www.npr.org - it will direct you to the page that features Wayne Shorter's concert at this year's Newport Jazz Festival. He appeared with his Quartet as well as with Herbie Hancock and, believe me, it's worth your time to listen.
"Da Bang" (TUM Rcords) was recorded in February of 2011, just 2 months before his passing. He was in Finland with his group - Dick Griffin (trombone), Andrew Bemkey (piano), Hilliard Greene (bass) and Newman Taylor-Baker (drums) - to record and perform at the TUMFest. Bang played with great gusto for both the 2 days in the studio and for the live set; even though it was obvious he was ailing, the music sounds strong. The program opens with Barry Altschul's funky and fast-paced title track (Bang recorded the song twice with drummer Altschul and bassist Joe Fonda in the FAB Trio) - the leader's fine solo rides the waves of rhythm created by the drums and bass. Griffin, 71 at the time of this recording, delivers a sly, short, solo that gives way to Bemkey's more expansive romp. "Guinea", a piece that Don Cherry composed for Old & New Dreams, starts with a great unaccompanied violin solo during which Bang explores the various possible of the melody, then strums his strings to imitate the African rhythm patterns the song will go on to explore. When the rest of the group enters, the song drops into a West African rhythm that actually also suggests reggae. Taylor-Baker's funky solo rings with echoes of Max Roach and Ed Blackwell - he then becomes the only accompaniment as Bang returns for the final reading of the theme. The entire band returns to "dance" the tune out.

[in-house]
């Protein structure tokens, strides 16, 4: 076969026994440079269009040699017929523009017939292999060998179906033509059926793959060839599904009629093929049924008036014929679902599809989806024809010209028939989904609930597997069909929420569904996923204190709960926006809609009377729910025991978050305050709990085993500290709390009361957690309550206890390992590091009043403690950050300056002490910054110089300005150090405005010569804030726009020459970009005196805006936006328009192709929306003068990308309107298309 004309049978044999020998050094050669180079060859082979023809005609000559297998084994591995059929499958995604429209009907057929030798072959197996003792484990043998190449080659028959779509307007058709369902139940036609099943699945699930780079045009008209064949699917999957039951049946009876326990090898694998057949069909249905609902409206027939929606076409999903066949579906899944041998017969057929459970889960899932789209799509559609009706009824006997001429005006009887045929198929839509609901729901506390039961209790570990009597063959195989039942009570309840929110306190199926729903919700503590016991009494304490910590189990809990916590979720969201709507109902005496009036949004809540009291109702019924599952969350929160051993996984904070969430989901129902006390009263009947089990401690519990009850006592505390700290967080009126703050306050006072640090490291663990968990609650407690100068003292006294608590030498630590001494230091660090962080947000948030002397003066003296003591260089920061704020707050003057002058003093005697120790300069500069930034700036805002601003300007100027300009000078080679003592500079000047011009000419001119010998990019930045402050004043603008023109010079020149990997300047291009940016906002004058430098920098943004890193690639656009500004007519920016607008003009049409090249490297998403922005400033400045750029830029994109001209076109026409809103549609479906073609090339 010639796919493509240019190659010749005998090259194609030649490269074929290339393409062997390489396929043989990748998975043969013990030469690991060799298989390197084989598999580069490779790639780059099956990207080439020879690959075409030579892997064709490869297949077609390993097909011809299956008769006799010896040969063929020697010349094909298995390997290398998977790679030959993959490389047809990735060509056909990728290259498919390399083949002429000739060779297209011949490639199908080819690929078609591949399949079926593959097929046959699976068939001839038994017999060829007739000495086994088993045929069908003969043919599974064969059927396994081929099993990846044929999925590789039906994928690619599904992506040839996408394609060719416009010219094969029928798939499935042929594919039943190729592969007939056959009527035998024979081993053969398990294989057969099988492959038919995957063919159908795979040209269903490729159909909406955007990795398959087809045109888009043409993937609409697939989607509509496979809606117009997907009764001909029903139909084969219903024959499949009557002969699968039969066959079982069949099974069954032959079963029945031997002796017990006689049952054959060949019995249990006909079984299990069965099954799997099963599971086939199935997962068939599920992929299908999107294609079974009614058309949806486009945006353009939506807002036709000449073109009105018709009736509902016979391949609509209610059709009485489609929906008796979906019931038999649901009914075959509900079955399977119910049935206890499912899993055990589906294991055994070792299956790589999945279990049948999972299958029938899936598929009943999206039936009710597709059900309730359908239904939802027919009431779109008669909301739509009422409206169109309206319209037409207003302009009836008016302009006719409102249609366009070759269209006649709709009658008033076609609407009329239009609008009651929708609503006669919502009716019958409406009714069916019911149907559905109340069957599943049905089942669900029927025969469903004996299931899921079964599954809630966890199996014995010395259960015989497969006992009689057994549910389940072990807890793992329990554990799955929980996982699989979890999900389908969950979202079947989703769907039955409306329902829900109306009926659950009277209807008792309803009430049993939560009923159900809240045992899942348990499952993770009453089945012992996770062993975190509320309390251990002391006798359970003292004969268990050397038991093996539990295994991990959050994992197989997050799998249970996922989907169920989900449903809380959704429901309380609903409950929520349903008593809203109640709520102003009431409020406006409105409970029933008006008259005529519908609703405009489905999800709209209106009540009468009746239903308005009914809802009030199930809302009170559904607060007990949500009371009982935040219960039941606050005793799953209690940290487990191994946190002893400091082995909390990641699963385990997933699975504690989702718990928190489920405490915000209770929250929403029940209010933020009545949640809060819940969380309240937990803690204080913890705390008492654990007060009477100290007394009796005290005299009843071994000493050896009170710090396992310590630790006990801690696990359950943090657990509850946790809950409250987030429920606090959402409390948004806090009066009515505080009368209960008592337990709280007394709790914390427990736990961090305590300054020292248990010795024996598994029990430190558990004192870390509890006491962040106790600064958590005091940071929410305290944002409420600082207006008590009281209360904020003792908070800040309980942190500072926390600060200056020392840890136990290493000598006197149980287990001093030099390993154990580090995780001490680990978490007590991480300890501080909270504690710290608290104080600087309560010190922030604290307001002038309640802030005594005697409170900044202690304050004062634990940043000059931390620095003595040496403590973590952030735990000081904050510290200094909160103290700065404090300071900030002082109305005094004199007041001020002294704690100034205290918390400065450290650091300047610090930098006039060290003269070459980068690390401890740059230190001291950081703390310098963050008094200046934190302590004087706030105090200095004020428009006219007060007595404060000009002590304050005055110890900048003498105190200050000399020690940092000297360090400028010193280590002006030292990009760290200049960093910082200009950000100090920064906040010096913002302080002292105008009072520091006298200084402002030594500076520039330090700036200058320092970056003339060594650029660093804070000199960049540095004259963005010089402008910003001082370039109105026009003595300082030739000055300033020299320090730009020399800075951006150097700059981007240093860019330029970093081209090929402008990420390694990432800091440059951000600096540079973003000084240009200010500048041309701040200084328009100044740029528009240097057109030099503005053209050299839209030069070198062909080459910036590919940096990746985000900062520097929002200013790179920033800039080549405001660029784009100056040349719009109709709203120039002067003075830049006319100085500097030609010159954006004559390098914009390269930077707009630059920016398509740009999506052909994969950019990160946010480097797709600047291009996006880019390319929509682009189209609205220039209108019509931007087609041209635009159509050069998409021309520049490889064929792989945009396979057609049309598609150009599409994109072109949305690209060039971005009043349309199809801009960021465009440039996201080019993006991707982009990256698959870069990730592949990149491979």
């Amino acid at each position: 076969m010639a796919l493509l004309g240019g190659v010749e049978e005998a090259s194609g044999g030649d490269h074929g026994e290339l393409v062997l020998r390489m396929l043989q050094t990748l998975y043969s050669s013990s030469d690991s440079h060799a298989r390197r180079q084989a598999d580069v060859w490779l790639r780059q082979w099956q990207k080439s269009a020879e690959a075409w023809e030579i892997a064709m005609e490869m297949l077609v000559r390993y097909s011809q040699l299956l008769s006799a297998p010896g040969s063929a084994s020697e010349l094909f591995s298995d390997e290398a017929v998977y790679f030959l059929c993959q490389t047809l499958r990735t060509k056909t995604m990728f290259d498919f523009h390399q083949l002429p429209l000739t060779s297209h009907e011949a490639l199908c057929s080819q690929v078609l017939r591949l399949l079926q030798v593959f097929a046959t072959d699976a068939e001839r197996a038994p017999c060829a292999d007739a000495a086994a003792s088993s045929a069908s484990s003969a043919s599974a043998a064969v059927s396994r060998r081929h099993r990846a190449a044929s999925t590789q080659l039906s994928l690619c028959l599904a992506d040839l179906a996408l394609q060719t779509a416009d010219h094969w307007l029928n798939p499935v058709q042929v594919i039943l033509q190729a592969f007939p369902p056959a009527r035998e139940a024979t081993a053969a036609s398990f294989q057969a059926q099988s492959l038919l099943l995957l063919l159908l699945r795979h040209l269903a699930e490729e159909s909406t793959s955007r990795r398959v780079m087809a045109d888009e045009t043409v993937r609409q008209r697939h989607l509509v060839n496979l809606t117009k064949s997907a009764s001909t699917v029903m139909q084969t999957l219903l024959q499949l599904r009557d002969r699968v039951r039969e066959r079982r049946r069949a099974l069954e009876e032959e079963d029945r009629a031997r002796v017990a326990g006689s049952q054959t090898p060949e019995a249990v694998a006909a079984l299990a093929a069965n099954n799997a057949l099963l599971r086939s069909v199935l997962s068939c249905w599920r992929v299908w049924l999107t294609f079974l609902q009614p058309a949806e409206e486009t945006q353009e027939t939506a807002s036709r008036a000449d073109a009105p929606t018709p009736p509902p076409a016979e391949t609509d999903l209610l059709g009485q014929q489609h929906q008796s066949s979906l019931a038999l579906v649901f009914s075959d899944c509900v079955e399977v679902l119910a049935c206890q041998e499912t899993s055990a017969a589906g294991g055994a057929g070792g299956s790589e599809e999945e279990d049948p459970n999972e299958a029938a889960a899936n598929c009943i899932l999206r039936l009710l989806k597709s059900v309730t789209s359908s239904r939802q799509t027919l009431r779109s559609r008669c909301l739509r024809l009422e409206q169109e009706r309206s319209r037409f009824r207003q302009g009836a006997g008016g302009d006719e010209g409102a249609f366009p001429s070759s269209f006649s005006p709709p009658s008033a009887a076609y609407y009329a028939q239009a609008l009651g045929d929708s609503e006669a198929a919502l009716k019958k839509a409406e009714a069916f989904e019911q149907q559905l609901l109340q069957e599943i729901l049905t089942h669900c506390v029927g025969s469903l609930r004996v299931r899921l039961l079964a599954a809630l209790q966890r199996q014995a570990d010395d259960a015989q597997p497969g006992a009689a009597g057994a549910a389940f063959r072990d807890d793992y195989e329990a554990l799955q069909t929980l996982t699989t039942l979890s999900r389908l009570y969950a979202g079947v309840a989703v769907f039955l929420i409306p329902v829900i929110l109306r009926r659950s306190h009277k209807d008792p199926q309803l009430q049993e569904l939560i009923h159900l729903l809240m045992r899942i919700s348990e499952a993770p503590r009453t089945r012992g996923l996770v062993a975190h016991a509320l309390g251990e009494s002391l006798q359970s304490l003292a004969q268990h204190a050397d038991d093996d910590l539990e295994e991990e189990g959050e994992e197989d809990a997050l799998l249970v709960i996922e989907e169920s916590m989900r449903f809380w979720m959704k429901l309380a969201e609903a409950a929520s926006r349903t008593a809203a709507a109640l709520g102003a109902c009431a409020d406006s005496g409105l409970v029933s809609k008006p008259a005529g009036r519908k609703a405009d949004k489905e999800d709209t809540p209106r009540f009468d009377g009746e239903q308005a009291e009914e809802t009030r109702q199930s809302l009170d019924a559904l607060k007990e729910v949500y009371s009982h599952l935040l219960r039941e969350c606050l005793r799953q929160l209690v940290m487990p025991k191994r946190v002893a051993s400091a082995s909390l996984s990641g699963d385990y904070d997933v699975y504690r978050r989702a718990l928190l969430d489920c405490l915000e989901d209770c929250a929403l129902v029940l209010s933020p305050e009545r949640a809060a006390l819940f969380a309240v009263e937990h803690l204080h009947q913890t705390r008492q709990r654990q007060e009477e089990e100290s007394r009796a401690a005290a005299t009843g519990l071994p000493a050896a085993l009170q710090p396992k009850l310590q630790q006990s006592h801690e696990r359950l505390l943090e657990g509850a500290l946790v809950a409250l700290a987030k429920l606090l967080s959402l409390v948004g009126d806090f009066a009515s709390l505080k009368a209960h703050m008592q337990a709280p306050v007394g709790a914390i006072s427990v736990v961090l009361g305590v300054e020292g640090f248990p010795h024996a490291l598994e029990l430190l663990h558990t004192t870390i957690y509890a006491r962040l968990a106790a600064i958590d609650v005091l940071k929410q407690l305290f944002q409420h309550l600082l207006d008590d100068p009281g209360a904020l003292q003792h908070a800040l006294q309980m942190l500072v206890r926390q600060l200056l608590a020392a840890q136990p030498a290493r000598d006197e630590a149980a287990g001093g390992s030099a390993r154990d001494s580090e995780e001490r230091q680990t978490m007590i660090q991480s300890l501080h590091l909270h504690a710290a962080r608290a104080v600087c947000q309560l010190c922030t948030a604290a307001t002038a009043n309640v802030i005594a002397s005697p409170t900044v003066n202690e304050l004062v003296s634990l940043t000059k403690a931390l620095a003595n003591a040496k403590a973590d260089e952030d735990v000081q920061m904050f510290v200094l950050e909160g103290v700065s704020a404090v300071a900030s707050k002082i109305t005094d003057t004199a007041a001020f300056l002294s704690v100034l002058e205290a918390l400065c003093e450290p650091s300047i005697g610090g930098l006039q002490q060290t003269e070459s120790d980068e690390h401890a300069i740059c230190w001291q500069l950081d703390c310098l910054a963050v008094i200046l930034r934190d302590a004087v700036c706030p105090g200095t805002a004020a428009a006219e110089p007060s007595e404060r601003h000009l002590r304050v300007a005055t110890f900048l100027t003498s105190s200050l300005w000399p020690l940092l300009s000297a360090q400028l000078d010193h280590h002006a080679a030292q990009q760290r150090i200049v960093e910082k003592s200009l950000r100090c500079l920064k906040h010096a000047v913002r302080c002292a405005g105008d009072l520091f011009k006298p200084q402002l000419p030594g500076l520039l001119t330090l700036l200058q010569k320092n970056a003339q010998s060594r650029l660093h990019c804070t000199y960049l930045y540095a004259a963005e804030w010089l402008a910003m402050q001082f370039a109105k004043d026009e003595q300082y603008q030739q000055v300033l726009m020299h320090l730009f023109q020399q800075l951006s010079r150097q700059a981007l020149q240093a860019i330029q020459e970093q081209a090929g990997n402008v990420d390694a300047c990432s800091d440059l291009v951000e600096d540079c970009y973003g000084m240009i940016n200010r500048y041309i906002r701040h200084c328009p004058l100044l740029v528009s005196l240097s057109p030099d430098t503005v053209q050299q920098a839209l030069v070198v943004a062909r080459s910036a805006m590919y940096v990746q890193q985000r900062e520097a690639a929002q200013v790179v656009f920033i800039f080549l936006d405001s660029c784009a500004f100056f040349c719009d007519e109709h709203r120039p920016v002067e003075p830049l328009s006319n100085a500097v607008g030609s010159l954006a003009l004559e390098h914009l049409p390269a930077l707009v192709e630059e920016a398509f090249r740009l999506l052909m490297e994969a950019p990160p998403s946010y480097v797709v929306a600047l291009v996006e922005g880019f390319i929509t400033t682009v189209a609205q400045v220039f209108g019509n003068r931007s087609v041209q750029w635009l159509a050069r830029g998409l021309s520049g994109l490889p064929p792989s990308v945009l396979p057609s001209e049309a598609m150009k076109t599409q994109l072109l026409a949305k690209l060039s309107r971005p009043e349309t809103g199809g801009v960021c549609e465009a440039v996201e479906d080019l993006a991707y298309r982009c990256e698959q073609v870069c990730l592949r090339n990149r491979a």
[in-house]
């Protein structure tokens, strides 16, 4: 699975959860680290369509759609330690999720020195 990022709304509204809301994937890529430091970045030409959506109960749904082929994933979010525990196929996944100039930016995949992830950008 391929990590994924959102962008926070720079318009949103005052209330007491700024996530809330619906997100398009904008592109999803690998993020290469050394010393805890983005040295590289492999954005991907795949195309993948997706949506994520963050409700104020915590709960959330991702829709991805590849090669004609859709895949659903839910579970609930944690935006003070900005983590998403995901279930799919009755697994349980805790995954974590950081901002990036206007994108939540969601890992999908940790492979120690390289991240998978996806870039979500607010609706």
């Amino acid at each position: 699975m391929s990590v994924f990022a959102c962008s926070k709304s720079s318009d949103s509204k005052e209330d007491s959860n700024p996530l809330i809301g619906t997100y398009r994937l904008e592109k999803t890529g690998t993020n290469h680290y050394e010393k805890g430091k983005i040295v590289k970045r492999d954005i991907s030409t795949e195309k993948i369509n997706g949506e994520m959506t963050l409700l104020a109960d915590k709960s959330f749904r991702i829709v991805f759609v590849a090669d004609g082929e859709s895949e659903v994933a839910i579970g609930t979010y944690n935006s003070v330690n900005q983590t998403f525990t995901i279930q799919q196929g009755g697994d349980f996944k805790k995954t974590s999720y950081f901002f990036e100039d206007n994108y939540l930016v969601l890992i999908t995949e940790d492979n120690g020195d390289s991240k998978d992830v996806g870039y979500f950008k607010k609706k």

Other highlights include the beautiful "Daydreams", a Bang composition that opens with a shimmering solo piano intro that moves into a reading of the main theme by the violin, piano and bass. Greene's long solo goes in a number of fascinating directions before the Bang and Bemkey return to restate the melody line. Bang then moves on alone for a strong and often fiery solo statement before the bassist and pianist join back in to finish the piece. There's a pleasing uptempo take of Ornette Coleman's "Law Years" as well as an extended riff on Miles Davis's "All Blues" with Bemkey channeling Bill Evans on the opening choruses and Griffin getting "down and dirty" for his solo.
The CD closes with the Quintet's take on Sonny Rollins's "St. Thomas" - they get into the "Island" groove and the piece has an upbeat, joyous, feel. It's a great way to close out the program, on an "up" note. Even at his most dramatic, Billy Bang's music, especially in the last decade of his life, had strength and emotional depth. "Da Bang" comes in quite an impressive package, from the bright cover painting of Finnish artist Jukka Makela (titled "Hip-hop Blue") to the poetry of Amiri Baraka, Quincy Troupe, Sebastian Badin-Greenberg and Steve Dalachinsky that was read at the September 2011 Memorial Service for Bang in New York City. Writer Bill Shoemaker contributes a good biography of the violinist/composer and TUM label head Petri Haussila writes about his relationship with the artist. Even without the wonderful packaging, "Da Bang" is worth your time. For more information, go to tumrecords.com/034-da-bang.